Wednesday, September 10, 2008

Yang Linshan listens to Paralympic judo live

It is the second time that Yang Linshan has ever been to a live game in his life.

Clapping the inflatable cheer sticks like a kid, the 47-year-old man was among the happiest of more than 6,000 spectators attending the Paralympic judo competitions at the Workers Gymnasium on Tuesday.

"These sticks are really good, do you know who invented it?" he asked. "It must be somebody who loves sports and goes to the stadium a lot.

"Finally there is a day that he found his hands were too tired and he got the idea of these sticks."

Although he can not see, Yang could easily find the heads of his friends sitting in front of him and slightly knocking on them with the sticks.

"I am so excited, so are my friends," the laid-off worker said. "I never knew I could have the chance to come here to the stadium for this exciting competition."

Yang had been to a table tennis match before, but that was almost two decades ago and he could hardly remember any details.

"I just remember that it was a domestic game and the Beijing club was involved, I don't know the score," he said. "But I love the live atmosphere, it's really different from listening to the radio or watching TV.

"I can even hear the players crashing on the Tatami and the coaches shouting at them, it is simply great."

Yang used to take a lot of sports activities when attending the blind school in Beijing, but after graduation he "retired" due to limit of time and lack of proper place.

"I liked running, rope skipping and parallel bars exercises when I was a student, and I even got injured when I took part in sports activities," Yang said, pointing to a seam above his eye.

"However, when I began to work, it's really hard to find some place to do sports."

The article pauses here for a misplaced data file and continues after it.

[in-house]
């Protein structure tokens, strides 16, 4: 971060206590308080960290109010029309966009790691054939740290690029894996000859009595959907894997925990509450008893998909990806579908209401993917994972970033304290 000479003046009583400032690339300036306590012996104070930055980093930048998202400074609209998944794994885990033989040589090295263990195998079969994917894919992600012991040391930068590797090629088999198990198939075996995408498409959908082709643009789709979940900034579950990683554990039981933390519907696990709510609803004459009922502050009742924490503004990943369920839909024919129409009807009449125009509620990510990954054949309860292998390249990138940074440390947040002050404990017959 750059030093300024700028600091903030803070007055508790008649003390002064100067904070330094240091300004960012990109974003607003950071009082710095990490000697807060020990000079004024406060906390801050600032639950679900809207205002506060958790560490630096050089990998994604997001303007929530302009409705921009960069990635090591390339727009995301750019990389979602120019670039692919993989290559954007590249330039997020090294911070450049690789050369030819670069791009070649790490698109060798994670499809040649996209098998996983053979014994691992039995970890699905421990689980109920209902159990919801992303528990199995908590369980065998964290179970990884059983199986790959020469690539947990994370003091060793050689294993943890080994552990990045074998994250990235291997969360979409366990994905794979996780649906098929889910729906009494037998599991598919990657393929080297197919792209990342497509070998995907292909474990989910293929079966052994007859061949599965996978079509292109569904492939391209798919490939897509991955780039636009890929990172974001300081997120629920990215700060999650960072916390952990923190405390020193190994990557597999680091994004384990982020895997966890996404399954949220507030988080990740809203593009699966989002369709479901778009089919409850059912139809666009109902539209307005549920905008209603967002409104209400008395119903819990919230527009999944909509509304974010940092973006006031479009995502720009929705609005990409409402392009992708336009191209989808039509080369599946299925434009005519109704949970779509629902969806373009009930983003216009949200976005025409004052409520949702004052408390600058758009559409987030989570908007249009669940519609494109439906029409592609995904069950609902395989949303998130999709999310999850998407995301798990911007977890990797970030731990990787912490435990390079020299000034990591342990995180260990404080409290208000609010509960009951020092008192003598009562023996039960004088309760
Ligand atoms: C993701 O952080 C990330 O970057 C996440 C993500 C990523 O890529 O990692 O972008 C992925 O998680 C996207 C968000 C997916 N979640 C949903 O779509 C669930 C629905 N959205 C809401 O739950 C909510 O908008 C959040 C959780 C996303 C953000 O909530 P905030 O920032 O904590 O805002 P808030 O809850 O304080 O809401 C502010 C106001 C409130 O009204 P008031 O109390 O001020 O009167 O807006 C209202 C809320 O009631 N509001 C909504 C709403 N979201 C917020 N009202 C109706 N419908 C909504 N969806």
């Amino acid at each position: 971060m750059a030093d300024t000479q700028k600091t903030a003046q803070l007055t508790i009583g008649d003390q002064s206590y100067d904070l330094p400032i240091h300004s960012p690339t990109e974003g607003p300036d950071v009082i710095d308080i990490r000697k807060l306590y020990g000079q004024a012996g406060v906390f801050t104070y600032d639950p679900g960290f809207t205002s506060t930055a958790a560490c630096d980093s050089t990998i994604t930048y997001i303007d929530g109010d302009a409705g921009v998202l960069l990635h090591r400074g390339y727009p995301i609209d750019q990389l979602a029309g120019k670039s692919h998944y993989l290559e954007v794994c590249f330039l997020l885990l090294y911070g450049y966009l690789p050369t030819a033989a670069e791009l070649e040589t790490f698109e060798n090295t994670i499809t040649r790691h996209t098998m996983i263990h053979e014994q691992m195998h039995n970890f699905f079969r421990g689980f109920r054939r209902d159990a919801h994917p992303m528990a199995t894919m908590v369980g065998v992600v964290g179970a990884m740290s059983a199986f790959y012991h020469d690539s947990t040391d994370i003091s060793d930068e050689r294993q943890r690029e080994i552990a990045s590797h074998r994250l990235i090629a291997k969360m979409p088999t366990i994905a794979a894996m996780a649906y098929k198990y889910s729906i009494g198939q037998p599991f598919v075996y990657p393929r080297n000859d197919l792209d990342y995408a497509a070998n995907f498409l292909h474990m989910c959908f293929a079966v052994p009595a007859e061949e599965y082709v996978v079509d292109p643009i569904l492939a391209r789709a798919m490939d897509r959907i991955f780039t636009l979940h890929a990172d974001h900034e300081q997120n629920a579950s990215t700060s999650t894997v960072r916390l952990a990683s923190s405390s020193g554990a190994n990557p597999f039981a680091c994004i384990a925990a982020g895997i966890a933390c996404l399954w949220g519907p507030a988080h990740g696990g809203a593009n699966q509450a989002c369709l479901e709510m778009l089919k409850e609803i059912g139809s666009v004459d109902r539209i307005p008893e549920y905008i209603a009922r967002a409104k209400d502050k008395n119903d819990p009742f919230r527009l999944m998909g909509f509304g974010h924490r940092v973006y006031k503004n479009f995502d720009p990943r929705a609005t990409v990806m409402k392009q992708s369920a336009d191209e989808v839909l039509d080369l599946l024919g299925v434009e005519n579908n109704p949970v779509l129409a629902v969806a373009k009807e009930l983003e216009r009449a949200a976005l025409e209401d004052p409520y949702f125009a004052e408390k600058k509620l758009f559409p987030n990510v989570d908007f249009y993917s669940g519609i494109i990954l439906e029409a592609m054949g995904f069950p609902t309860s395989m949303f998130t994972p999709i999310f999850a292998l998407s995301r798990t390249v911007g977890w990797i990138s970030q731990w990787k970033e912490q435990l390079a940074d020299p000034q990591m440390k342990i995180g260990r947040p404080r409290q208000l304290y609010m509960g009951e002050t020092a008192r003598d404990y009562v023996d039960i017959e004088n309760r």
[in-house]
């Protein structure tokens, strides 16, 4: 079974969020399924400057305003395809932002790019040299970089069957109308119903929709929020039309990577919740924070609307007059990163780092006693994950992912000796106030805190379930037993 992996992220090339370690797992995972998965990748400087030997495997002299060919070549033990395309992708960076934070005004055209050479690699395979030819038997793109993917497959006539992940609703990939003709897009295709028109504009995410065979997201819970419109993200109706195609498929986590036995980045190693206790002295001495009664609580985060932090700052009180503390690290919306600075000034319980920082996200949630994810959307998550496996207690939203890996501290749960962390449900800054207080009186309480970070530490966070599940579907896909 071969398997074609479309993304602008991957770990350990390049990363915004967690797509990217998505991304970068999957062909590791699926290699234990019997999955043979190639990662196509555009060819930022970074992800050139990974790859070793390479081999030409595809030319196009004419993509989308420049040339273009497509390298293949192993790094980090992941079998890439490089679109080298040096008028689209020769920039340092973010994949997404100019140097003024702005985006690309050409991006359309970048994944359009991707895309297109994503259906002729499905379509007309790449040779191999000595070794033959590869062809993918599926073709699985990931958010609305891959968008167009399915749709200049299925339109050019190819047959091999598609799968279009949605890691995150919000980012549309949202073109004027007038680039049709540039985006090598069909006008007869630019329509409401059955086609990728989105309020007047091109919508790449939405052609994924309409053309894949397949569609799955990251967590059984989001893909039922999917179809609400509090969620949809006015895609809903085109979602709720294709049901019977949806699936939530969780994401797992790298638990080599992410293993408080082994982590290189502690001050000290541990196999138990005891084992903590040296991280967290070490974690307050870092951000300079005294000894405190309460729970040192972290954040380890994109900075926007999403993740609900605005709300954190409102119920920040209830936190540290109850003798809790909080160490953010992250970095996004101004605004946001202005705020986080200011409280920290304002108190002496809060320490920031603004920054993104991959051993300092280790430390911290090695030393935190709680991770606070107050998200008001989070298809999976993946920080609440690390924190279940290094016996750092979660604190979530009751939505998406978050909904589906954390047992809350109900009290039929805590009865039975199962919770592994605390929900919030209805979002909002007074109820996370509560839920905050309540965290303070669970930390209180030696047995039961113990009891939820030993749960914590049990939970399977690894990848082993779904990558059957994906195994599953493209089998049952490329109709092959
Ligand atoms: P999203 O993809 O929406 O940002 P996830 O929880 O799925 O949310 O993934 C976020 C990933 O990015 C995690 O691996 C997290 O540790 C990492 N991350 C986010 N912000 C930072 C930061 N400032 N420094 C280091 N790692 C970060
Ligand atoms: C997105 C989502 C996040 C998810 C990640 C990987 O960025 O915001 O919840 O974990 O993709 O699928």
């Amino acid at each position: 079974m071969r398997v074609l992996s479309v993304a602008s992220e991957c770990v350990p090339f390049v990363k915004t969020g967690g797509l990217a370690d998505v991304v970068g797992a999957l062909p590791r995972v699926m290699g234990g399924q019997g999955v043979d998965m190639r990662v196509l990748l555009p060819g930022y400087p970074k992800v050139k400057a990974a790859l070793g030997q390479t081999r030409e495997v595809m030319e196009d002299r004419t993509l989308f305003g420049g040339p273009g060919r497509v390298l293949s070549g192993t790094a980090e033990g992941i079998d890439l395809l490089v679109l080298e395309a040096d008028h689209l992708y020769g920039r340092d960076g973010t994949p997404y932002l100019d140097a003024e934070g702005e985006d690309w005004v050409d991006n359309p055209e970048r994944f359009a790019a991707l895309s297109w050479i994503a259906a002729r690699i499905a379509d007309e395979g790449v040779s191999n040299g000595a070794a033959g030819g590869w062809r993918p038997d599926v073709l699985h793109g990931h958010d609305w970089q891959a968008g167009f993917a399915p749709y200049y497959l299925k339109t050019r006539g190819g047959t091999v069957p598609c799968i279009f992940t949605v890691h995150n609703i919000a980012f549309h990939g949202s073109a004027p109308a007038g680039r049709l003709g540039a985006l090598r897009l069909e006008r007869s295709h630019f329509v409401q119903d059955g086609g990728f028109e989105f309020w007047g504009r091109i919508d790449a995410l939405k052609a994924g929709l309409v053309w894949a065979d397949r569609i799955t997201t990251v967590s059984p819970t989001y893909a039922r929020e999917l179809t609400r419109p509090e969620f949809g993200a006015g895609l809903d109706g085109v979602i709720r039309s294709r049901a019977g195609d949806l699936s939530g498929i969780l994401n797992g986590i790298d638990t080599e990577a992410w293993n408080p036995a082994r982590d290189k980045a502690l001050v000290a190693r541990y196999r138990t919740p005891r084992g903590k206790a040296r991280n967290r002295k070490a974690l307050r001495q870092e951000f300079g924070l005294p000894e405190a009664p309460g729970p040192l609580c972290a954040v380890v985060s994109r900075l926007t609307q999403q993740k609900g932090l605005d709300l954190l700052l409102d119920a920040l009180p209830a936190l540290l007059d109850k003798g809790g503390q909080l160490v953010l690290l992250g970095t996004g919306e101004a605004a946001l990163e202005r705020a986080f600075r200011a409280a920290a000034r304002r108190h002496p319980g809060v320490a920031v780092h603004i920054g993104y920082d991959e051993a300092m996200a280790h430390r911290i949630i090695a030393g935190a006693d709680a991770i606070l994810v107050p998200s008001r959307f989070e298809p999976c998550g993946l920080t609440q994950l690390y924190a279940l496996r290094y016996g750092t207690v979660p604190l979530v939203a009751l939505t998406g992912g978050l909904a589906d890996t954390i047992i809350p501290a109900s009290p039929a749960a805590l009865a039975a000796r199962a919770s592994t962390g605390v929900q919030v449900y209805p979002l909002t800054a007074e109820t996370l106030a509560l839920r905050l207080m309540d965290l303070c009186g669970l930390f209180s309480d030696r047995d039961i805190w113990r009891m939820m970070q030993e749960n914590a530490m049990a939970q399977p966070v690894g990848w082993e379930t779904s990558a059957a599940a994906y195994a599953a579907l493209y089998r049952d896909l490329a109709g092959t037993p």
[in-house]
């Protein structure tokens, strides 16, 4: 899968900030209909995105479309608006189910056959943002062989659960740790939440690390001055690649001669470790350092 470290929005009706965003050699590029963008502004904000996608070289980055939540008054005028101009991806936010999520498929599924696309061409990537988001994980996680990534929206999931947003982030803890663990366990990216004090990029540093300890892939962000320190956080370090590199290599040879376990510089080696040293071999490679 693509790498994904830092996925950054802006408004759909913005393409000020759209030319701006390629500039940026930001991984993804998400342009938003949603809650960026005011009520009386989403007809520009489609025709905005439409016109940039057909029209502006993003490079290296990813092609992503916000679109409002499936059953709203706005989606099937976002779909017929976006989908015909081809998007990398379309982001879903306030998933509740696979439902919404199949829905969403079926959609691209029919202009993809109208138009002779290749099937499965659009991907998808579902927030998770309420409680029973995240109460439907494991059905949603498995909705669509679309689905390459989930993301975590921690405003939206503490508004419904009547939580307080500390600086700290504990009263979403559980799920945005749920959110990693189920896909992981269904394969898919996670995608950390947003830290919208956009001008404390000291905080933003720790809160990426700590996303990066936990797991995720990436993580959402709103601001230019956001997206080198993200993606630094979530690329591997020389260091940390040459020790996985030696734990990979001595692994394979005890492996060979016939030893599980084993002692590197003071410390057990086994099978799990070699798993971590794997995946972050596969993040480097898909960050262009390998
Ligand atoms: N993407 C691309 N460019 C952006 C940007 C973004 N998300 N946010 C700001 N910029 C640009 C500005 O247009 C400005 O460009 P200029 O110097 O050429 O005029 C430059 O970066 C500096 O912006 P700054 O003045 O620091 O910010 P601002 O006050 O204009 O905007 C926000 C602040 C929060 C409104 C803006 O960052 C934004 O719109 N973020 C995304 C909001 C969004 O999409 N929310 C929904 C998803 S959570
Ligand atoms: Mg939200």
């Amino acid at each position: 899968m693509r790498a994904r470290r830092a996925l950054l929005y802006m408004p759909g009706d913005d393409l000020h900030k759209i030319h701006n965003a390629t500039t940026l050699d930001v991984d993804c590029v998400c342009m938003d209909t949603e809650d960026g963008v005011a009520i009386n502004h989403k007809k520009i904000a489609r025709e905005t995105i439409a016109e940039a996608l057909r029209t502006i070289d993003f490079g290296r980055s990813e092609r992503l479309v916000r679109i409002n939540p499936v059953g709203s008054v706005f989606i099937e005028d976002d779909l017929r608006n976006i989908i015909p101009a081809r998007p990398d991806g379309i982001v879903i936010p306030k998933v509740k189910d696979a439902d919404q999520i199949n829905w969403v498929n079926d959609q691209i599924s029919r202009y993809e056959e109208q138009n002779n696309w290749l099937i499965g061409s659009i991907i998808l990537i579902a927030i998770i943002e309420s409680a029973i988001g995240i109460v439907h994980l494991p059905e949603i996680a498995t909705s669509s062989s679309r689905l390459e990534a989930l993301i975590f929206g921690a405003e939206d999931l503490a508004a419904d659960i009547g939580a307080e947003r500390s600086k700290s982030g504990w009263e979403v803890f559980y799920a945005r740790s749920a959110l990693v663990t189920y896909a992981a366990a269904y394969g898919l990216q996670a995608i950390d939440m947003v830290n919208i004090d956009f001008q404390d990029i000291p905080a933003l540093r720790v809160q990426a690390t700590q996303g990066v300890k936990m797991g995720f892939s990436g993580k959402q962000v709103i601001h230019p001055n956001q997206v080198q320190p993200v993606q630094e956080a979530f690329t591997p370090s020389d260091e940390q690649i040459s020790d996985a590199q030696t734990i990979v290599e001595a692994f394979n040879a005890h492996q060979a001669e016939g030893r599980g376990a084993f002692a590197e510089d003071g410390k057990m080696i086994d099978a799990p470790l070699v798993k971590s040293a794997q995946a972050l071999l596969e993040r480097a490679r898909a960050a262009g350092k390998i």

Yang would love to be a judoka and take part in the Paralympic Games if he were young enough.

"I really love sports, I often feel that I have nowhere to use my strength and energy," he said. "Had I had the chance, I would love to do any Paralympic sports."

Yang was regretful that his son, an accountant student at the University of International Business and Economics who has perfect eyesight, did not inherit his sports talent completely.

"He used to play soccer in primary school, but now he had to spend most of his time in academic study," Yang said.

Yang, who also loves listening to novels and other literature works on the radio, wished his son could become a writer.

"I know it's really difficult, it's only my dream," he said. " Actually, for me, any job would be great, because there are so many jobs that I want to do but can not do."

Yang, who lost sights when he was three or four years old after suffering from measles, was content after hearing compatriot Yuan Yanping claim the title in the women's +70 kg judo competition and cheering for her.

"I am so happy today, even though I can not see," Yang said. "I have tried hard to find the difference from red and green in my memory as a kid, but it's just become vaguer and vaguer.

"Anyway, I love sports. And I love sports more after this precious experience," Yang told Xinhua. "Please write about everything in your story so that the commentators can tell us about everything on the radio, because the people like me are eager to know everything happening in the stadium."

Source: Xinhua

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